In People v. McKunes (1975) 51 Cal.App.3d 487 [124 Cal.Rptr. 126], it was held, under the authority of Burrows, that the police may not, without legal process, obtain from the telephone company records revealing the calls dialed by a defendant from his home or office. The court reasoned that, as with bank records, a telephone subscriber has a reasonable expectation that the calls he makes will be utilized only for the accounting functions of the telephone company and that he cannot anticipate that his personal life, as disclosed by the calls he makes and receives, will be disclosed to outsiders without legal process. As with bank records, concluded the court, it is virtually impossible for an individual or business entity to function in the modern economy without a telephone, and a record of telephone calls also provides "a virtual current biography."
The fact that the telephone calls in the present case were made by defendant from a hotel room rather than his home does not render the McKunes rationale inapplicable. As in the case of a telephone call from
In Smith v. Maryland (1979) 442 U.S. 735 [61 L.Ed.2d 220, 99 S.Ct. 2577], the United States Supreme Court held that a telephone subscriber does not have federal constitutional protection in the numbers which he dials from a home telephone, the numbers being obtained from a pen register installed by the telephone company at the request of the police in the offices of the company.
Even though the seizures were proper under federal law, the question remains whether the manner in which the records were obtained would have violated California law if the seizures had occurred in this state, and if so, whether they should have been excluded. The People contend
Such a procedure would have rendered the telephone records inadmissible in evidence in this state. For the same reasons which impelled us to conclude above that the mere issuance of a subpoena duces tecum by law enforcement officials did not entitle them to obtain the records of defendant's credit card transactions, we hold that the prosecution would not have been entitled to the telephone records if they had been produced pursuant to a subpoena issued by a California grand jury, without a judicial determination that law enforcement officials were entitled thereto. We have recognized that the prosecution "is typically in complete control of the total process in the grand jury room" and that the grand jury is "independent only in the sense that it is not formally attached to the prosecutor's office." (Hawkins v. Superior Court (1978) 22 Cal.3d 584, at p. 589 [150 Cal.Rptr. 435, 586 P.2d 916].) Thus, we have no doubt that Vineyard's telephone records could not have been introduced into evidence in California if they had been seized here under circumstances similar to those which occurred in Philadelphia.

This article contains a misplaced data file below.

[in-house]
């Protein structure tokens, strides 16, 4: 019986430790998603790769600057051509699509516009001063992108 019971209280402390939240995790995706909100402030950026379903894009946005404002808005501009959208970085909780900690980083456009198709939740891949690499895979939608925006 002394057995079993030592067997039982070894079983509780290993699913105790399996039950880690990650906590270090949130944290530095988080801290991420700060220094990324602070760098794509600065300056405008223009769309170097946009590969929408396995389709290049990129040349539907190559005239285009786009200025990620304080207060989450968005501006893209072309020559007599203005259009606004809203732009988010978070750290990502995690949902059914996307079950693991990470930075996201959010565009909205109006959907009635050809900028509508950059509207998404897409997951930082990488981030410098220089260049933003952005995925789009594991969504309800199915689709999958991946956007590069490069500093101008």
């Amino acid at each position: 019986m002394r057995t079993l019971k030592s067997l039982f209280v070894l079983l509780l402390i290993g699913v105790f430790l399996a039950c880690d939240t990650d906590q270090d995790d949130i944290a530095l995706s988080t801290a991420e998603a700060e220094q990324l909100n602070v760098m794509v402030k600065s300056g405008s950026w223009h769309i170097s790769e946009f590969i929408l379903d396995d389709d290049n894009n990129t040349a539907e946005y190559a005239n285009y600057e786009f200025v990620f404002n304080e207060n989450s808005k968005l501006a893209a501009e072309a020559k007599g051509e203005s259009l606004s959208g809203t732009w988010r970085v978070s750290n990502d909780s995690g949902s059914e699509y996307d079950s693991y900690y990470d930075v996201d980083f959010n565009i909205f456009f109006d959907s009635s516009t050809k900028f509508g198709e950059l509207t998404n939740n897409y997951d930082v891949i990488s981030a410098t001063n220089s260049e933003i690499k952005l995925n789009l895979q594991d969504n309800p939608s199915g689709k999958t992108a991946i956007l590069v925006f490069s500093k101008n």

The question at issue in this aspect of the case is, therefore, whether the trial court should have excluded the telephone records on the ground that, although they had been legally seized under federal law and under the law of Pennsylvania, the seizure would have violated article I, section 13, of the California Constitution if it had occurred in this state.
From the inception of the exclusionary rule, we have made it clear that the rule has a two-fold purpose: To deter the police from engaging in unconstitutional searches and seizures by removing their incentive to do so, and to relieve the courts from being compelled to participate in illegal conduct. (See, e.g., People v. Cahan (1955) 44 Cal.2d 434, 445-446 [282 P.2d 905, 50 A.L.R.2d 513]; Kaplan v. Superior Court (1971) 6 Cal.3d 150, 156-157 [98 Cal.Rptr. 649, 491 P.2d 1]; People v. Disbrow (1976) 16 Cal.3d 101, 113 [127 Cal.Rptr. 360, 545 P.2d 272].)
The question remains, however, whether the vindication of judicial integrity requires exclusion. The rationale underlying this basis for the rule, as explained in Cahan, is that it is morally incongruous for the state to flout constitutional rights and at the same time demand that its citizens obey the law, that government teaches by example, and that if the government becomes a law-breaker, its action breeds contempt for the law. The "success of the lawless venture depends entirely on the court's lending its aid by allowing the evidence to be introduced.... Out of regard for its own dignity as an agency of justice and custodian of liberty the court should not have a hand in such `dirty business.'" (Cahan, 44 Cal.2d at p. 445.)